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Space Oddity

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SXSW

MOVIE REVIEW
Apollo 10 1/2: A Space Age Childhood (2022)

Memory is a funny thing, isn’t it. Looking back, especially at your own family, often you remember only the best parts, and certainly you focus on what you want to see. In the summer of 1969, while the future Kenneth Branagh was in Belfast going to the cinema to admire Raquel Welch with his family, the future Richard Linklater was in a suburb of Houston also going to the cinema to admire Raquel Welch with his brothers, but more often to watch movies about space. Practically everyone in the Houston area was involved in the space race, including young Stan (voiced by Milo Coy). Believe it or not, his kickball skills brought him to NASA’s attention, since – due to a minor math mishap – one of the space modules had been built at half size. So while his family thought he had a summer camp scholarship, Stan endured months of training to become the first boy to walk on the moon.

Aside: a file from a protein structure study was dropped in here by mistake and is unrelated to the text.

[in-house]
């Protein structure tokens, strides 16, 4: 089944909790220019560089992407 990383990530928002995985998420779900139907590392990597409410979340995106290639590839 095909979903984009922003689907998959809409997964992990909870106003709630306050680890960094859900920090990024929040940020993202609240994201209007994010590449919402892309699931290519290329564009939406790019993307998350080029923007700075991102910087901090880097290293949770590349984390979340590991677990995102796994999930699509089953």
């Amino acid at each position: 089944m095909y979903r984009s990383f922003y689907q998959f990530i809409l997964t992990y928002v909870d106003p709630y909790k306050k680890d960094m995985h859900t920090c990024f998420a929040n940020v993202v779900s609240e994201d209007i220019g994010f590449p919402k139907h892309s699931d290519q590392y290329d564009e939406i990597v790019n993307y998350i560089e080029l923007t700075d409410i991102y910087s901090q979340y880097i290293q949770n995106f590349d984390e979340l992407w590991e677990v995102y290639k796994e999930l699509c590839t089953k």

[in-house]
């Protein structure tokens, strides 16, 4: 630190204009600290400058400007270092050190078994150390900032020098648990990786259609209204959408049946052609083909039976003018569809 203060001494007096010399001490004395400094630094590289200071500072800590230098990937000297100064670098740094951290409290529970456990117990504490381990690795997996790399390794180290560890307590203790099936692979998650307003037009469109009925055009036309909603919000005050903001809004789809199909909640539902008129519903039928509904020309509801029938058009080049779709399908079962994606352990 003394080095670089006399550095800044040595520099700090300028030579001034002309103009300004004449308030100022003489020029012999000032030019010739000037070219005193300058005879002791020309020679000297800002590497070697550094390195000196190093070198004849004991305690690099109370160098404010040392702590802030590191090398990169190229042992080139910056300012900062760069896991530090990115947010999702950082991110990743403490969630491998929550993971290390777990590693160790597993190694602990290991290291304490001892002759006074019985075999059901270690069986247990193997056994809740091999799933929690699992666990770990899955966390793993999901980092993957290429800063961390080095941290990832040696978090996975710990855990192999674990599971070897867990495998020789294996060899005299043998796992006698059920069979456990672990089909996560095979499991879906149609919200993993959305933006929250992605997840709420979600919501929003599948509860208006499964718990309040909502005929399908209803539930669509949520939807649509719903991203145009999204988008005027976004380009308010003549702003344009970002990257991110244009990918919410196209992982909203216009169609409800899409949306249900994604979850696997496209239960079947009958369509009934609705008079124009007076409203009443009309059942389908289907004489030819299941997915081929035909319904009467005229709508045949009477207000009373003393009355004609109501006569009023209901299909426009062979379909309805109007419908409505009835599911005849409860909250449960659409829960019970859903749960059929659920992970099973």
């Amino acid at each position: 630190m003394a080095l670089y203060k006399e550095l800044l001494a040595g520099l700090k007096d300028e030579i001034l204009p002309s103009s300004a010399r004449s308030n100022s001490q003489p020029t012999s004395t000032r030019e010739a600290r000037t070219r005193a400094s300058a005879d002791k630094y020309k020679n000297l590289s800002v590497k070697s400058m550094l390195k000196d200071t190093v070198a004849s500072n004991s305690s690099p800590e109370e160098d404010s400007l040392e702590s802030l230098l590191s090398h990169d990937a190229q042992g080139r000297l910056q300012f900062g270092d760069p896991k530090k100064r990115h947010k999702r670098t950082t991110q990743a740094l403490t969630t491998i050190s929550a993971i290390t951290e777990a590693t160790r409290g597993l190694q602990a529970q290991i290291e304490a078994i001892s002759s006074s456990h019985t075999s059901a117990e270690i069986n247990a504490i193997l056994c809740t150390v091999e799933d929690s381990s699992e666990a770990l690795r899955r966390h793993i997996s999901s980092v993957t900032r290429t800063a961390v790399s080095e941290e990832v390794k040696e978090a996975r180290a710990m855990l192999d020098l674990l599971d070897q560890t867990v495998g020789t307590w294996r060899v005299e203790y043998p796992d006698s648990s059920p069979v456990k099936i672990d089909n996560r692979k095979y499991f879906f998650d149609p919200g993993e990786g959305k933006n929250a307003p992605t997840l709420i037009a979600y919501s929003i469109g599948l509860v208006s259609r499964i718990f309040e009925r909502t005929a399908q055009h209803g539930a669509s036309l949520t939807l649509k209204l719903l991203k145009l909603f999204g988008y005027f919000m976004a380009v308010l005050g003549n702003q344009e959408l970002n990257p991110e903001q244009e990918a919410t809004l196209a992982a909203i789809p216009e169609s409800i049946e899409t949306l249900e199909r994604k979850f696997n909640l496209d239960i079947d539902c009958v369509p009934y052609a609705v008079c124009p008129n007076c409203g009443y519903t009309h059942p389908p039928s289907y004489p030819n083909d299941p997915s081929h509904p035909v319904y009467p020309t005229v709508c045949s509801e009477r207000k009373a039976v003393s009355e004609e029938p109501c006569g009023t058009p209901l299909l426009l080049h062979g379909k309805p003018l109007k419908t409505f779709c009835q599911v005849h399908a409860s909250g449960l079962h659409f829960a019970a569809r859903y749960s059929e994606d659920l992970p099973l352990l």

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The Italian Jobs

Spin-me-round-movie-review-alison-brie-aubrey-plaza
Sean McElwee

MOVIE REVIEW
Spin Me Round (2022)

The Jeff Baena strolling players, Aubrey Plaza first among equals, return for “Spin Me Round,” a dark screwball farce screened at SXSW in which rich people are always the ones having all the fun. Mr. Baena also returns to Tuscany, where he put Ms. Plaza into a 14th Century convent for “The Little Hours” without changing her comedy one bit; and to black comedy, after 2020’s “Horse Girl” used the director’s same basic style to be serious about mental health and trauma. But the course correction to swap these destinations back and forth in Mr. Baena’s cosmos of unnerving, petulant characters simmering with eccentricity might be only an inch or two.